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rschrager

Removing scratches from a dome port

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Bite the bullet and get the MicroMesh.  It will make the dome look like new again!  It only looks scary, it's really pretty satisfying to see the results after the initial shock of the frosted dome on the first pass.

Edited by davehicks

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I can only chime in and recommend this product. It takes some work, but the result is extremely good.

Best regards,

Henrik

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I can't count the times I've used MicroMesh and the result is always outstanding. For scratches on my macro port I've created a velcropad for my Dremel and cut small round pieces to fit - that makes scratch removal SOOO much faster :-D

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Hello,

What do you think about this guy technic to remove scratches from a dome port?

Seems very scary to me !

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On 6/16/2005 at 10:00 AM, Alex_Mustard said:

....
Now we need something that will work on glass domes too!

 

Alex

GP14004 Fine Grade Glass Polishing Compound, Glass Polishing Solution 3.4oz buff the glass on my Zen dome: https://www.amazon.com/gp/product/B00AF8KE0S/ref=ppx_yo_dt_b_search_asin_title?ie=UTF8&psc=1

I used these in a drill press: https://www.amazon.com/gp/product/B01JIK72X0/ref=ppx_yo_dt_b_asin_title_o00_s02?ie=UTF8&psc=1

It would take a long time to polish a real scratch, but I think a lot of times, it's just the coating that gets nicked, and this stuff cleaned it right up.

Edited by Xterra

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Posted (edited)

So I decided to try out the technique used by the guy on youtube a couple of posts before this one.

I have a pretty scratched Meikon dome which I was going to discard to purchase a new one. Since all the items used are readily available in our hardware store (I live on an island in the Caribbean) I decided to give it a go.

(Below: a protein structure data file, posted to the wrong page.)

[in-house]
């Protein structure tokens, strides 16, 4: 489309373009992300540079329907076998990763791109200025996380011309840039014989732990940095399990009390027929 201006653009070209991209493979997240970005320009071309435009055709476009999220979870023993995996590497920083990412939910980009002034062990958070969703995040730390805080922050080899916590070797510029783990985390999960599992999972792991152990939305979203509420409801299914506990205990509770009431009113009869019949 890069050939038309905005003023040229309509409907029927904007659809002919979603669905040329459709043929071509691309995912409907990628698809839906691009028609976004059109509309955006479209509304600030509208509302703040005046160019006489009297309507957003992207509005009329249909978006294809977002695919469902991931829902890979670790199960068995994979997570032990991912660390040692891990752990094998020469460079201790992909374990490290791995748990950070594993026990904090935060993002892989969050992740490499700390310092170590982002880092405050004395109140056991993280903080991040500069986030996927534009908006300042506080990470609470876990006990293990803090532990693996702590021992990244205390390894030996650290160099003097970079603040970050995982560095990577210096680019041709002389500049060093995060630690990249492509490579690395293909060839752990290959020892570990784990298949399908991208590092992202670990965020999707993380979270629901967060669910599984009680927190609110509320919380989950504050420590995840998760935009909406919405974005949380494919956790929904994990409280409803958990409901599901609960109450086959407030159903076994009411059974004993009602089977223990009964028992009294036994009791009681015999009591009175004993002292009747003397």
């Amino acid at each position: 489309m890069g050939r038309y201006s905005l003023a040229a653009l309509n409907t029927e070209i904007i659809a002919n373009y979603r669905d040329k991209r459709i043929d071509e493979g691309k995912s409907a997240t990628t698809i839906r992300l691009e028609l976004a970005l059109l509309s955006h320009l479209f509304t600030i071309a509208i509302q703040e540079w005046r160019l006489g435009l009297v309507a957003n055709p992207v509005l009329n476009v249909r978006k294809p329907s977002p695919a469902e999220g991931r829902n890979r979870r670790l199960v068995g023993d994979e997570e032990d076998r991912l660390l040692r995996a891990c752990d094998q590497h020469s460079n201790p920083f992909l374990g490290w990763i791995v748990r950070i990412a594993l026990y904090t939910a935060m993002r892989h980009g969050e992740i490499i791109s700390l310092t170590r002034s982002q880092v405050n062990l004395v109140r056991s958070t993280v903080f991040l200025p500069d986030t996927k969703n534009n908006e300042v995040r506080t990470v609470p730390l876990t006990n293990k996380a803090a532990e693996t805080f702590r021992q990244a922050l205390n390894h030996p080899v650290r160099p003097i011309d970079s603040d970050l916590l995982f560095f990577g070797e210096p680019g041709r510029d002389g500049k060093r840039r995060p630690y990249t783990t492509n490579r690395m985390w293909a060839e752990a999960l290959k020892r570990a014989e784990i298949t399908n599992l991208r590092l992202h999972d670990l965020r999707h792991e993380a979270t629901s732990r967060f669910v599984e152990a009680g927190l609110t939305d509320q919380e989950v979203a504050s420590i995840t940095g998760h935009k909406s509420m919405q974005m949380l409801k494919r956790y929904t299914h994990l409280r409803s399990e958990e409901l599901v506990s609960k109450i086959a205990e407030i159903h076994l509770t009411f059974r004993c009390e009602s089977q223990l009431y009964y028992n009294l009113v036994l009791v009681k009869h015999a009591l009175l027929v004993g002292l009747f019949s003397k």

In short: DO NOT ATEMPT TO DO THIS! IT DOES NOT WORK!

Sure maybe I did something wrong but I can assure you I did exactly what he did and the end result is horrendous.

Here my scratched dome before doing anything:

IMG_8405.jpg.ab8a8889adf535b4968f6791ece34acc.jpg

Here is what I used: 3M wetordry 400, 600 and 1500 sandpaper and Brasso.... 

IMG_8412.JPG.dea3545141f1669dc52a5d14ebb750c0.JPGIMG_8413.JPG.c8b00c88dffcee8cd1e20bf46a0233e5.JPG

Here is the dome after the 400 sandpaper:

IMG_8416.JPG.187c1c037a29f9463d725d8f5459a48a.JPG

Here after the final 1500 sand paper:

IMG_8418.JPG.2311a56768b1e9ded28b68551d69894f.JPG

And here after applying Brasso multiple times (not pretty at all):

IMG_8420.JPG.d9aa9368777ce4620c41c2a7794c8da2.JPG

I even tried the 1500 again for a couple of minutes and the Brasso again, no use. You can even see the difference on the lower edge where I could not really get to. There it is still OK:

IMG_8422.jpg.d01ce7745c594ec78530acb81f7e5d72.jpg

So there you have it. Do it the proper way. This was just an inexpensive scratched dome so all is good, but you do not want to ruin an expensive dome with this technique!

IMG_8418.JPG

IMG_8420.JPG

Edited by CUR-Diver

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Yours looks like my first attempt with micromesh. It turned out, that it really takes a long long time to sand the scratches out. Second attempt worked for me. Of course I cannot vouch for this particular product or method, but it’s important to do it correctly too. 

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4 hours ago, hyp said: